Preacher’s House

Goldsboro, a bustling all-black community west of French Avenue in Sanford, was established in 1891. If the City of Sanford had not annexed Goldsboro, there would have been two all-black incorporated cities in Central Florida—Eatonville and Goldsboro.

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This Was Jonestown

Former slaves founded Orlando’s first African American community about 1880, when Sam Jones and his wife, Penny, settled along the banks of Fern Creek, about a mile east of Orlando’s downtown. Orlando’s promise of growth and prosperity attracted other African Americans hoping to find new lives in Florida.

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Preparing for a Landmark Exhibition

 History Center staff are preparing a major exhibition that will open just weeks before the 2020 national election and will look back a century to Election Day 1920 in Orange County – telling the story of the largest incident of voting-day violence in United States history, along with its aftermath.

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Chief Wilson and the Jones High School Band

Working against the odds, teenagers and their band leader became effective goodwill ambassadors for Orlando’s African American community in the days before the Civil Rights Movement.

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Father Nelson Pinder and the Jones High School Class of 1962

Father Pinder led the fight to integrate Orlando’s restaurants and lunch counters, stores, playgrounds, parks, and schools. He helped to persuade the Orlando Sentinel to eliminate its “Negro Section” and to cover African Americans in the main edition of the paper.

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The Crooms Family: A Legacy of Education

The Crooms’ legacy of education lives on. Distinguished alumni of the Hopper Academy and the Crooms Academy include the author/anthropologist Zora Neal Hurston; U.S. Rep. Alcee L. Hastings; and George Allen, the first black graduate of the University of Florida’s law school.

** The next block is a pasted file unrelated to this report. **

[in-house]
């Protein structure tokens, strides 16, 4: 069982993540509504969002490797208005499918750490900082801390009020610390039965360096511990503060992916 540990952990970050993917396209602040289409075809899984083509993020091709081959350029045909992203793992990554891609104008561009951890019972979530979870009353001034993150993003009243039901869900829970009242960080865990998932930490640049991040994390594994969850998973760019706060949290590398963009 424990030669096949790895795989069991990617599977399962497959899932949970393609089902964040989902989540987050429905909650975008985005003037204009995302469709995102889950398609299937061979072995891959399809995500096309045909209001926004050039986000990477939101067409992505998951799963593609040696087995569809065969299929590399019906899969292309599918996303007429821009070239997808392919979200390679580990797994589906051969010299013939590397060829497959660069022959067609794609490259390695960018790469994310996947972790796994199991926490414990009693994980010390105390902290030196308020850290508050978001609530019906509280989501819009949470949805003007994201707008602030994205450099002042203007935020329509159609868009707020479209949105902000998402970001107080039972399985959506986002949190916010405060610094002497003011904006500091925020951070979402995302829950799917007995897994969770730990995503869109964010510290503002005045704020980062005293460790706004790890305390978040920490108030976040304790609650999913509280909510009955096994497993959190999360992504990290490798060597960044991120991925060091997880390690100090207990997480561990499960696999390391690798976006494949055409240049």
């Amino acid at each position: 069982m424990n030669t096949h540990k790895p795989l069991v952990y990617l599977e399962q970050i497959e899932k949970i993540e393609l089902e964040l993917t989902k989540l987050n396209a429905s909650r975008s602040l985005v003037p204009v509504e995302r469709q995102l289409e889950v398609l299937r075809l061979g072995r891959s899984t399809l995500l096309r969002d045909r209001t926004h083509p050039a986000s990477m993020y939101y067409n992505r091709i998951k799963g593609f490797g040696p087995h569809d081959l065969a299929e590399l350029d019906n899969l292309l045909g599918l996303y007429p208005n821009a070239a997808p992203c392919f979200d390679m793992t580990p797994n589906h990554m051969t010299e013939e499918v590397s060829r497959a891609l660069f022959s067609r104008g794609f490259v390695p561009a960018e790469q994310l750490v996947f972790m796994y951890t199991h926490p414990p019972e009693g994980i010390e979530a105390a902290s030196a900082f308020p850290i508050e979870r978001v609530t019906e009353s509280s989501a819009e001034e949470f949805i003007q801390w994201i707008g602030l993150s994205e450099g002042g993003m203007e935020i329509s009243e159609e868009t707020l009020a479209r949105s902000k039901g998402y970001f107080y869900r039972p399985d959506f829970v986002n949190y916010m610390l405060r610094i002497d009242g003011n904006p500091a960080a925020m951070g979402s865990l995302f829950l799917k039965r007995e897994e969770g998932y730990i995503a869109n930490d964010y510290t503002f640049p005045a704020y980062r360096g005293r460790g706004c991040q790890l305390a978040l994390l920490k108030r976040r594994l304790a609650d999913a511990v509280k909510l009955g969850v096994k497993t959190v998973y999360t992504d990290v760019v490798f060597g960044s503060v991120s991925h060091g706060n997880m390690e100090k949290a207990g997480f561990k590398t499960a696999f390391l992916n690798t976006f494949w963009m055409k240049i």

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Gus Henderson: Crusading Voice for Voters and Newspaper Pioneer

Gus Henderson was the embodiment of the “self-made man”; from his humble beginnings, he became one of the South’s most eloquent editorialists and left an indelible mark on Central Florida history.  

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Sepia tone photos of doctors McEwan and Christ both wear suits and bow-ties.

Orlando’s First Hospital and the Rivalry That Transformed a Community

Being sick or injured in early 20th-century Orlando was a much different experience than it is today. If you could not afford to pay a doctor to make a house call, you might have found yourself in a lantern-lit hospital ward, cooled only with fans blowing over crushed ice.

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Mary McLeod Bethune wearing a Victorian-stye dress with a locket

Inaugural Women’s History Breakfast Honors Mary McLeod Bethune

On March 12, the Orange County Regional History Center presents its inaugural Women’s History Month Breakfast with a program honoring Mary McLeod Bethune (1875-1955), the legendary Daytona Beach educator who is hailed as one of our nation’s most powerful advocates for civil rights and suffrage.

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